I think back to the time when Olga Osminkina-Jones, senior vice president for the consumer goods company, Reckitt Benckiser, said during the 23rd International AIDS Conference:
"COVID is threatening to erase a whole generation of effort that we have put into the fight against AIDS and HIV."
An entire generation of work, ladies. So, like her, I am well aware of the importance of having, and continuing, this conversation.
Why? Because here are the harsh facts, the COVID-19 crisis has drummed up another familiar theme: like HIV/AIDS, Black people being disproportionately impacted.
Black people acquire COVID at rates 2.6 higher than our white counterparts, are hospitalized at rates 4.7 higher than our white counterparts, and die at rates 2.1 higher than our white counterparts.
All is not lost, I have so many wonderful stories about working in HIV advocacy. One of the best things about my job is how I get to connect with people across the country and the world in efforts to end HIV in Black communities. One of my favorite experiences is when I get to meet with Black mothers who have been impacted by HIV. I've met Black mothers who are living with HIV and have taken great care and sacrifice to birth their children, most of whom are HIV-free, by engaging in care systems.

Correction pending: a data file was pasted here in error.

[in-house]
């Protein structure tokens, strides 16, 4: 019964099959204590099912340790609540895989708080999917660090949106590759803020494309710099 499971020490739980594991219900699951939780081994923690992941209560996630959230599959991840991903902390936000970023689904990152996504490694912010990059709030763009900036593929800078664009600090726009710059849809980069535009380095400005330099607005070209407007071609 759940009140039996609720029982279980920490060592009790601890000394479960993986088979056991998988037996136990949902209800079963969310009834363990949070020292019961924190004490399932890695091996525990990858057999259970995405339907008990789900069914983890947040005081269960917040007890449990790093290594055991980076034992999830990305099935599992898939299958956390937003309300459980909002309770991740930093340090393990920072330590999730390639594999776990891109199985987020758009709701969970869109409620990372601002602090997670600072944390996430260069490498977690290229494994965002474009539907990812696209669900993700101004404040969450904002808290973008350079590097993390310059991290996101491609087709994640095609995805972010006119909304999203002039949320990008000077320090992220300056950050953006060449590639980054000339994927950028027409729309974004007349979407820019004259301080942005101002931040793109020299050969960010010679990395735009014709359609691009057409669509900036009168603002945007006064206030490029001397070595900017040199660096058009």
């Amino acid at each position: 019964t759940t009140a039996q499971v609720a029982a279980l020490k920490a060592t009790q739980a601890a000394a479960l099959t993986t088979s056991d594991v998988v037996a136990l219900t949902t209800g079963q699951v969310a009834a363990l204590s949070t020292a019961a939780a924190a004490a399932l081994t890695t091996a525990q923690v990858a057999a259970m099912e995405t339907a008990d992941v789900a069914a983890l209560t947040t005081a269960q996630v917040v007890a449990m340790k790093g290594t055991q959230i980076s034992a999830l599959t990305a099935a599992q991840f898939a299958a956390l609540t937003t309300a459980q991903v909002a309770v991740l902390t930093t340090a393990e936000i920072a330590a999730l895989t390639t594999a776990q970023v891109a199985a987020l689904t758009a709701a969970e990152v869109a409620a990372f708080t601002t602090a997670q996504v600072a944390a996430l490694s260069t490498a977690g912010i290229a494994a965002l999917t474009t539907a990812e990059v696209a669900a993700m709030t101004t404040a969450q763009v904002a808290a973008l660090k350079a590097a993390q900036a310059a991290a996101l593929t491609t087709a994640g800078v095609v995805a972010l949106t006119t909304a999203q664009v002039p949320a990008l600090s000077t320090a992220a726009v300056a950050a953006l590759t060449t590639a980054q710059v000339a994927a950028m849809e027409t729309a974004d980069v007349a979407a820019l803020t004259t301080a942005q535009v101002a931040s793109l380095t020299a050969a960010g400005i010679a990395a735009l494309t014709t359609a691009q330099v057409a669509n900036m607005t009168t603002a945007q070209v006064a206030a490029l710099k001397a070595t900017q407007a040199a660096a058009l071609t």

I've met many Black mothers who are boldly loving their son or trans daughter and are living with HIV. They are supporting and shielding their children through the stigma they experience. I've met Black mothers who lost their children in the HIV movement and have dedicated their lives to ensuring that others' children can live long and healthy lives. As a mother myself, the courage that Black mothers have shown in the HIV movement gives me chills.
In the end, the work I put into this space, will hopefully one day, allow my boys to live in a world where they don't have a fear of acquiring HIV. I hope my legacy is one where I contribute to a world where Black people are able to live long and healthy lives, free of stigma, and where Black health and well-being, are paramount.
To keep up with Raniyah, follow her on Instagram @raniyahcopeland. Also, visit blackaids.org for more ways to get involved with the Black AIDS Institute.
Feature image courtesy of Raniyah Copeland